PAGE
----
Glasgow & West Scotland

Glasgow's George Square traffic to be cut back

City Chambers on George Square
Image caption The council's headquarters - the City Chambers - sits on the west side of the square

Plans to reduce traffic in one of Scotland's most famous public squares have been given the go-ahead.

Glasgow City Council has approved new traffic management measures to reduce congestion around George Square.

Under the pilot scheme, only buses, taxis, private hire cars and cyclists will be allowed into the square from West George Street.

The aim is to have up to 1,000 fewer cars travelling into the city centre on a daily basis.

Other measures will see a second bus gate at North Hanover Street, south of the entrance to Queen Street Station.

This will reduce traffic on the north side of the square east of North Hanover Street.

'Relieving congestion'

The northbound contraflow bus lane, north of the Queen Street Station access, will no longer be in operation and North Hanover Street will be two-way for all traffic from Cathedral Street to the station entrance.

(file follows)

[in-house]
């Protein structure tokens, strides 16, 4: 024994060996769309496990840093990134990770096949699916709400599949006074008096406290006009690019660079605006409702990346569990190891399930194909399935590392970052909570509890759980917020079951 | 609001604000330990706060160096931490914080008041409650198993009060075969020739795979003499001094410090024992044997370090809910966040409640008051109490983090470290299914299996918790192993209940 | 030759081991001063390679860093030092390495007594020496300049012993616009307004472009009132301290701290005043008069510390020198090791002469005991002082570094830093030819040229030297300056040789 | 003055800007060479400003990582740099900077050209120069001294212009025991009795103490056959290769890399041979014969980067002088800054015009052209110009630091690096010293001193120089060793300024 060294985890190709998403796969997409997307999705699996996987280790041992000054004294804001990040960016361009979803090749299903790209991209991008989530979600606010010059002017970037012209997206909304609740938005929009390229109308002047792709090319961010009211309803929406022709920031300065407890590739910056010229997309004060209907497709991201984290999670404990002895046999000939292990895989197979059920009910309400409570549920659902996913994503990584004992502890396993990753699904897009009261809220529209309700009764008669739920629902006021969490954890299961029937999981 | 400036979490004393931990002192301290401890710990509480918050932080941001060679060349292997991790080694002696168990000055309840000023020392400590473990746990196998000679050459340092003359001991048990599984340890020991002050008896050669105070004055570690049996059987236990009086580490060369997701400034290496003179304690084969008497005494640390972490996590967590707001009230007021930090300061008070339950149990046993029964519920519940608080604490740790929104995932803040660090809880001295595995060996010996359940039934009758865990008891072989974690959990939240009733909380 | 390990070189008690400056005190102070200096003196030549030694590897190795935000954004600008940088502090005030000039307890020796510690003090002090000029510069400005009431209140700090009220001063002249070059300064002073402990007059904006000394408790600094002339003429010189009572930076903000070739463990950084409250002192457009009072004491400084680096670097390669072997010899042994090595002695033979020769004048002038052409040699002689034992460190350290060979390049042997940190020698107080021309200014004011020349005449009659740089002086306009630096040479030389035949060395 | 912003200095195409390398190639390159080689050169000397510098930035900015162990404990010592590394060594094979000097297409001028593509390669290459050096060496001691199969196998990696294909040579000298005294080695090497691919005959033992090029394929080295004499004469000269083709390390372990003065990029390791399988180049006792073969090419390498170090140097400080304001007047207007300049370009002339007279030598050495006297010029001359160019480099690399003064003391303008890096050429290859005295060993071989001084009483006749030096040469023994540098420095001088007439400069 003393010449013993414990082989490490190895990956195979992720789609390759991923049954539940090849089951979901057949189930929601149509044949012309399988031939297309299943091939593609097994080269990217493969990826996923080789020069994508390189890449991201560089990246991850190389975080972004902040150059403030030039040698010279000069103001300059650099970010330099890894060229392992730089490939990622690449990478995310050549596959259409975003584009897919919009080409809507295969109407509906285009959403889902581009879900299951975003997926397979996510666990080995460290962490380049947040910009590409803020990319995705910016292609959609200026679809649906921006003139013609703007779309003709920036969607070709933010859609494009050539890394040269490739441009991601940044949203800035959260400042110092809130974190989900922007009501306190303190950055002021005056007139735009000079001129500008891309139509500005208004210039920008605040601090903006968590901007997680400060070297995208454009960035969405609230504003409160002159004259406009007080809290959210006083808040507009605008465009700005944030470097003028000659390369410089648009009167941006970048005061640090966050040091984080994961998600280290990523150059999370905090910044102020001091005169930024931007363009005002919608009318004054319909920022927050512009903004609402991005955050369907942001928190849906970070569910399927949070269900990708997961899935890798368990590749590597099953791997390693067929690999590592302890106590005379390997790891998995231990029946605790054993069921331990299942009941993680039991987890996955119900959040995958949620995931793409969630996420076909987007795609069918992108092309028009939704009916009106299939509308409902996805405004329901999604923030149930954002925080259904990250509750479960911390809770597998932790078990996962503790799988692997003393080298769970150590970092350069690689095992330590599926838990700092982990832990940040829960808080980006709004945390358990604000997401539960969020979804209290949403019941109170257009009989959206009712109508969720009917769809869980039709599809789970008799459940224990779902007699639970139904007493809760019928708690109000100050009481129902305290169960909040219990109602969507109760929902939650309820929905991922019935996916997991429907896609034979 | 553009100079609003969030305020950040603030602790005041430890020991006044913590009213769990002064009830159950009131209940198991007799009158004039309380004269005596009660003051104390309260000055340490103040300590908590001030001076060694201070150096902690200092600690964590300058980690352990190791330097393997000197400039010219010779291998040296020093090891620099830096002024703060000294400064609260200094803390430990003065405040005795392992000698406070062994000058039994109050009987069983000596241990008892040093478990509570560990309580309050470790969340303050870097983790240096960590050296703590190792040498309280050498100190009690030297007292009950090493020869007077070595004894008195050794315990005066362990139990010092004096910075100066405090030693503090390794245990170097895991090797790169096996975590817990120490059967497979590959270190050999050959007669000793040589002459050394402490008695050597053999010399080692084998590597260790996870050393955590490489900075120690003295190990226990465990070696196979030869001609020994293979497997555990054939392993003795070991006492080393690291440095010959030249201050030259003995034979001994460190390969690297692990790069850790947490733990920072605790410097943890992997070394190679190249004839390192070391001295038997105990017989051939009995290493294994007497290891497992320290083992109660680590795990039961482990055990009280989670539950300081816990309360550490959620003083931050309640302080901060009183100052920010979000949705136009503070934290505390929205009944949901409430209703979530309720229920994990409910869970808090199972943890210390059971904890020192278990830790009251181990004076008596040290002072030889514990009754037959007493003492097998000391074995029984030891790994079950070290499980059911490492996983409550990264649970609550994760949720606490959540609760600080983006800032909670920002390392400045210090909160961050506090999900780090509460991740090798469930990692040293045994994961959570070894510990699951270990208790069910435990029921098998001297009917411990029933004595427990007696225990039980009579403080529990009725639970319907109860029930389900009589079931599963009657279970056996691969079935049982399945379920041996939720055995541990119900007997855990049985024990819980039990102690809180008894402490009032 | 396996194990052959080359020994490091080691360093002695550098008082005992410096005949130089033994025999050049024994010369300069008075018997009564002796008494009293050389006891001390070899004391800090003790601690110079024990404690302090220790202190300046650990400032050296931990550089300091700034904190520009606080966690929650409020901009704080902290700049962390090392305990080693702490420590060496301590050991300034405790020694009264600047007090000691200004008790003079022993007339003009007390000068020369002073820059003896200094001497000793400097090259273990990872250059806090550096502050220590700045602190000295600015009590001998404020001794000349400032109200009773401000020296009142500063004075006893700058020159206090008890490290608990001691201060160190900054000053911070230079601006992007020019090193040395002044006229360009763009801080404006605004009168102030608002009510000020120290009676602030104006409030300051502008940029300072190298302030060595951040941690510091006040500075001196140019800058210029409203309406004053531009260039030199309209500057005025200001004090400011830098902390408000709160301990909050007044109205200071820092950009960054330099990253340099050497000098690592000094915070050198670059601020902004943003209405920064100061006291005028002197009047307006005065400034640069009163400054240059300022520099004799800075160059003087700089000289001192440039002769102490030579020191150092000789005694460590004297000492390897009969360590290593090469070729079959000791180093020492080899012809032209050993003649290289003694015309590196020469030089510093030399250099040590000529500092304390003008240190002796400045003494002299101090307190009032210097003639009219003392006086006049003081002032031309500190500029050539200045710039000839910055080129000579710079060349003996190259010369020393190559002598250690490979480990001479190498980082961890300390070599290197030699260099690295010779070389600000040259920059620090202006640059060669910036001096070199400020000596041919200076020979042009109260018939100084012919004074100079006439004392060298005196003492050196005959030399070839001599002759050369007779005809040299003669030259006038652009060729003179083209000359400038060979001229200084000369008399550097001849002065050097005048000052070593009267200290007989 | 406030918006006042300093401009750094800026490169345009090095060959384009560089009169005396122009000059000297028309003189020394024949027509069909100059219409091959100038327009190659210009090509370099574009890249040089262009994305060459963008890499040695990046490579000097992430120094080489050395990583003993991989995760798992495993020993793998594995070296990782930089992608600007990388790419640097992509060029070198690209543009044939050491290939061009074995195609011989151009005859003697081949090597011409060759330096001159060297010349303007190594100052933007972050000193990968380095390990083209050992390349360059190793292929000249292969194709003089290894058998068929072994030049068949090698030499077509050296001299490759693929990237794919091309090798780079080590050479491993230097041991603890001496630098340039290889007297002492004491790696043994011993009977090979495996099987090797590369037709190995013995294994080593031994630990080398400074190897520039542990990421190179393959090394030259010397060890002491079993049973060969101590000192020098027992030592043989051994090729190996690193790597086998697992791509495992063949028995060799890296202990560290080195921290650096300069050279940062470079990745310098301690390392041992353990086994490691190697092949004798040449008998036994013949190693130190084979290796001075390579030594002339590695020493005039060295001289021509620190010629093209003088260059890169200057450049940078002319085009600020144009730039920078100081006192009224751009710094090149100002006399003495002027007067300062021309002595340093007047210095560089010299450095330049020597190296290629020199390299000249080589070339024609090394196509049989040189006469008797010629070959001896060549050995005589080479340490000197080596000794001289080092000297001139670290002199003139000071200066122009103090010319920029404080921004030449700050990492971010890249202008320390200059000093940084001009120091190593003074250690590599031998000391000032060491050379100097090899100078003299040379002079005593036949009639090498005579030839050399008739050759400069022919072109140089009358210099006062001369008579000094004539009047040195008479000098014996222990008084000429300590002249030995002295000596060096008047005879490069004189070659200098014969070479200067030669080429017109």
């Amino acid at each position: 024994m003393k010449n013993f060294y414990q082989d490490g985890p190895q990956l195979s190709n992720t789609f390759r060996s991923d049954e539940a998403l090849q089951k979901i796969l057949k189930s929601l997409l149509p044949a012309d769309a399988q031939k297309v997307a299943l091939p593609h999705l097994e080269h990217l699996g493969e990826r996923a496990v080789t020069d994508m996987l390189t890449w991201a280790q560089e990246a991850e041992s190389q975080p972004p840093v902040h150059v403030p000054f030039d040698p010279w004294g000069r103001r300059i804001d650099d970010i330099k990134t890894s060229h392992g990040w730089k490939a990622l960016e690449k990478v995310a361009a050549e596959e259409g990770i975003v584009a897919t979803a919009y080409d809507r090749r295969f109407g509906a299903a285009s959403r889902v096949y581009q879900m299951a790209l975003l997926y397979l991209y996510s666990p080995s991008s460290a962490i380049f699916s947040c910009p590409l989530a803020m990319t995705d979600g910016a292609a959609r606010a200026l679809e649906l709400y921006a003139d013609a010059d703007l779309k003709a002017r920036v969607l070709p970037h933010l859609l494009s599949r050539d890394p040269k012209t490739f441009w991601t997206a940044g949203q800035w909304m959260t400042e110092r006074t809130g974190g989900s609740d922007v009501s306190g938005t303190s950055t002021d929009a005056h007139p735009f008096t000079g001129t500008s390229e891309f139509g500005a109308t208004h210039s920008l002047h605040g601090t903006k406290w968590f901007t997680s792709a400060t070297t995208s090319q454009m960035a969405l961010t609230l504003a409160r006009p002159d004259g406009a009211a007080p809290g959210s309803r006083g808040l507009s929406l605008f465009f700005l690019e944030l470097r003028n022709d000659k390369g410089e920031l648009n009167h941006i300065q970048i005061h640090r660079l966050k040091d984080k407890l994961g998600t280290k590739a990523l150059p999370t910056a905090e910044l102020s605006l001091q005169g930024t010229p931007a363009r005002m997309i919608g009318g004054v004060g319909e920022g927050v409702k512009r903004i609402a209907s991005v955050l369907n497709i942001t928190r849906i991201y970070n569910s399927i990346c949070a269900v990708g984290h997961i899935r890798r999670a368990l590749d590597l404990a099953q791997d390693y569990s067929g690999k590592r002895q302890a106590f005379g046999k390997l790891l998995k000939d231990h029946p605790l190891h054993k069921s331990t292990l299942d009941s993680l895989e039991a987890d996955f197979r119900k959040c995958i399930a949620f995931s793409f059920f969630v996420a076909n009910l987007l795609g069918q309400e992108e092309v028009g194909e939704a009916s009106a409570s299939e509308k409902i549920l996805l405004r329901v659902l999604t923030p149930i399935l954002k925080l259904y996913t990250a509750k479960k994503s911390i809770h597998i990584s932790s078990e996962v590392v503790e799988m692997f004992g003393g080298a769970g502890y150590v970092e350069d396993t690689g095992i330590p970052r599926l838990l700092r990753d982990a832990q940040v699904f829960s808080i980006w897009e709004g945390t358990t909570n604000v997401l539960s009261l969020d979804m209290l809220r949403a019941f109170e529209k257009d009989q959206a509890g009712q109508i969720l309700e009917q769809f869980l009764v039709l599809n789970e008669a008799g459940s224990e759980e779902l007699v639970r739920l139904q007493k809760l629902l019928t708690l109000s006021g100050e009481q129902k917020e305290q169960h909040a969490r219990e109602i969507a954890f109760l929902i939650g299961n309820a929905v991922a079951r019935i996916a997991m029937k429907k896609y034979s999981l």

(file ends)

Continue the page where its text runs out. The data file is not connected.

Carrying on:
Metered parking will also be removed from around George Square and there will be no access to vehicles on the east side of the square directly outside the City Chambers.

Councillor Jim Coleman, executive member for land and environmental services, said the measures would see a 70% reduction in the number of cars travelling along the north side of the square during peak times.

"These proposals are a huge step towards relieving the congestion affecting the city centre on a day-to-day basis," he said.

"Introducing these measures will unblock the crowded city centre streets, improve air quality and bus journey times by 10%.

"Removing all metered parking will free up the area from the thousands of vehicles that currently come into George Square looking for a place to park as well as improving road safety due to the large volume of vehicles conflicting with high pedestrian activity."

The measures are being introduced on an experimental basis which means they can be withdrawn at anytime.

The council is obliged by law to hold a further public consultation before making them permanent.

Jonathan Findlay, chair of Strathclyde Partnership for Transport (SPT), said: "SPT has been pushing for this for some time.

"It makes absolute sense that better traffic flow and less congestion will get people on to public transport.

"We will continue to work closely with Glasgow City Council to make sure this pilot is a success."

More on this story

Related Internet links

The BBC is not responsible for the content of external Internet sites